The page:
Test of Front-of-Pack Nutrition Labelling

Inadequate study
It is important to note that, as acknowledged by ANSES, that there is no sufficient level of proof in these types of studies to determine their relation to specific public health issues such as obesity and cardiovascular disease.

This is especially true with respect to a 10-week trial period conducted only in selected regions of a single country. It seems highly unlikely that data could be obtained to show with sufficient accuracy a causal link between the use of the front-of-pack nutrition labelling schemes and any decrease in public health issues.

At most, surveys could be conducted to track consumer opinions on the use of such labels, but this information would be irrelevant to the task of determining whether such labelling schemes are actually beneficial in improving public health.

Given the lack of convincing, conclusive and scientifically-sound evidence provided by such trials and by the use of front-of-pack nutrition labelling schemes in general, food manufacturers and relevant supply chains risk being harmed by potentially negative shifts in opinion among consumers.

Nonetheless, in April 2017, France’s Ministry of Social Affairs and Health notified the European Commission of a draft Order implementing the five-colour Nutri-Score labelling approach as the official (but voluntary) front-of-pack nutrition label. In its notification, France justified the measure on the basis of its 10-week impact study. This had concluded that the Nutri-Score logo was the most effective at allowing consumers to rate groceries and improve the nutritional quality of their purchases.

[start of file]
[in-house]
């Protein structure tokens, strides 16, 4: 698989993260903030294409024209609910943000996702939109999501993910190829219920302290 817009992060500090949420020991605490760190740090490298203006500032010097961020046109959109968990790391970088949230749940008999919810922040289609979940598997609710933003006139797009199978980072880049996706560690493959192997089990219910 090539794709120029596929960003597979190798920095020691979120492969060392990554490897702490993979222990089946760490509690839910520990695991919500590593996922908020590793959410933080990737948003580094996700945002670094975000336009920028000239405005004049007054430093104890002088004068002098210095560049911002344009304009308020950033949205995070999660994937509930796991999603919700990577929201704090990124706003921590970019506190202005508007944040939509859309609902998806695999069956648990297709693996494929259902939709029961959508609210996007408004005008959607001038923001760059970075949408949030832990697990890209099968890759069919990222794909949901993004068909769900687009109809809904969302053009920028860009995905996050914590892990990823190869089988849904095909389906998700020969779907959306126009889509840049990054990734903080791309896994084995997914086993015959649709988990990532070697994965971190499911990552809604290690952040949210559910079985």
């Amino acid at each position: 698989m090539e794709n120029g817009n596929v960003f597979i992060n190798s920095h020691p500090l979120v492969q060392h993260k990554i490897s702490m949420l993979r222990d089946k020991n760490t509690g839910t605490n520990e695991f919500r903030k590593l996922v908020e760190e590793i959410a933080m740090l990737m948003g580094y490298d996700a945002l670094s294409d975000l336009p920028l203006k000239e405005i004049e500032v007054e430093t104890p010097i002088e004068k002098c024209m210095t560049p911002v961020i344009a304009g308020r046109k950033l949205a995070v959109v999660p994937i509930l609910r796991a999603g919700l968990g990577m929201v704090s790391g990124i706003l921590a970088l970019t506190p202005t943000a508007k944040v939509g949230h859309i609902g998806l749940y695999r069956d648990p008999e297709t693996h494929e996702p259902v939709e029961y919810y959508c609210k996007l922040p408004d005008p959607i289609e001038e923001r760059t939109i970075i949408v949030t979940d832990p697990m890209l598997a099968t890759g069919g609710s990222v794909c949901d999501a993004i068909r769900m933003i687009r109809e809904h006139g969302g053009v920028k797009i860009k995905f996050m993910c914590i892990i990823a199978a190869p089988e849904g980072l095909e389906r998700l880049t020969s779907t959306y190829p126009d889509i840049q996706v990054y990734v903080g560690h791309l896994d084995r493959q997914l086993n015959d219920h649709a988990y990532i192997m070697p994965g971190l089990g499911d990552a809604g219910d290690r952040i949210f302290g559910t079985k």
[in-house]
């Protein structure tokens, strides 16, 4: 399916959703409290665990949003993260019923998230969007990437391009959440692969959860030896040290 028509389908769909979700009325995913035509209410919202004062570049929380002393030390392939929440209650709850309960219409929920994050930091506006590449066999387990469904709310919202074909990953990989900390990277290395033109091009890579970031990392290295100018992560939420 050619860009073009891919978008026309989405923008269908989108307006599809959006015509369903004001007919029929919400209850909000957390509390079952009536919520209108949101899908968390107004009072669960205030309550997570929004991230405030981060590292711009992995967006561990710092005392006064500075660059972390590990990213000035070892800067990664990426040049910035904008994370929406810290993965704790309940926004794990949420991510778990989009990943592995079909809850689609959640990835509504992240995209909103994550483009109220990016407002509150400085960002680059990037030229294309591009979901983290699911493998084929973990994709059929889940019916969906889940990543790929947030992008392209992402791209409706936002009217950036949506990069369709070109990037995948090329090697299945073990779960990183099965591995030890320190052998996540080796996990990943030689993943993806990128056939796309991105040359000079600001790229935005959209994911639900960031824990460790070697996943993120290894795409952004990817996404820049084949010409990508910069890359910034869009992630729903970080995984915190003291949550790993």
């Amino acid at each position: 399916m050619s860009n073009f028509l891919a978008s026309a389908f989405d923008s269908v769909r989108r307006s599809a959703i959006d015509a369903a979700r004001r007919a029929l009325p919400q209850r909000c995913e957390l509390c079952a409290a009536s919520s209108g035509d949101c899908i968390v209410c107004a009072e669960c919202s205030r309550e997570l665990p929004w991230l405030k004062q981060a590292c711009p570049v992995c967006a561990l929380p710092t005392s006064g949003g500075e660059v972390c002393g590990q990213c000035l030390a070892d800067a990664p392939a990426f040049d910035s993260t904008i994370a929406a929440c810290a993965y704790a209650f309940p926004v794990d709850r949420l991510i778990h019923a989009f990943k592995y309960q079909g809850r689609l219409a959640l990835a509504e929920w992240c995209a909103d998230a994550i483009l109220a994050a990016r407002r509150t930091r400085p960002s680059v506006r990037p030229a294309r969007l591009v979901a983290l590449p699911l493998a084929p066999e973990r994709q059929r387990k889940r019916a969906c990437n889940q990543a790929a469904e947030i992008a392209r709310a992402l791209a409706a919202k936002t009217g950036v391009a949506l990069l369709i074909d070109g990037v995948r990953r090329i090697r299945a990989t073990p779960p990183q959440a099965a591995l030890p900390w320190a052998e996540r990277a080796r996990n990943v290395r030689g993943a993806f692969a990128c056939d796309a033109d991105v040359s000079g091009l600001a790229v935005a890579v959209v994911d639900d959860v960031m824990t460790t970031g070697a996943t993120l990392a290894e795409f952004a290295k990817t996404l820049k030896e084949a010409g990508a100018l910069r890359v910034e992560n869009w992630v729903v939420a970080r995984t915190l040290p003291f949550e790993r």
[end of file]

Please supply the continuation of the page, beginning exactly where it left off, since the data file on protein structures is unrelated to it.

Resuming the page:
It is important for the palm oil industry to act. The use of these types of trials should be halted or they should conducted in a more scientific and less commercial manner. Achieving that outcome would require a coordinated effort by all stakeholders, including delegations at the World Trade Organisation and UN Food and Agriculture Organisation, as well as representatives of industries that stand to be most affected.

FratiniVergano
European Lawyers


 

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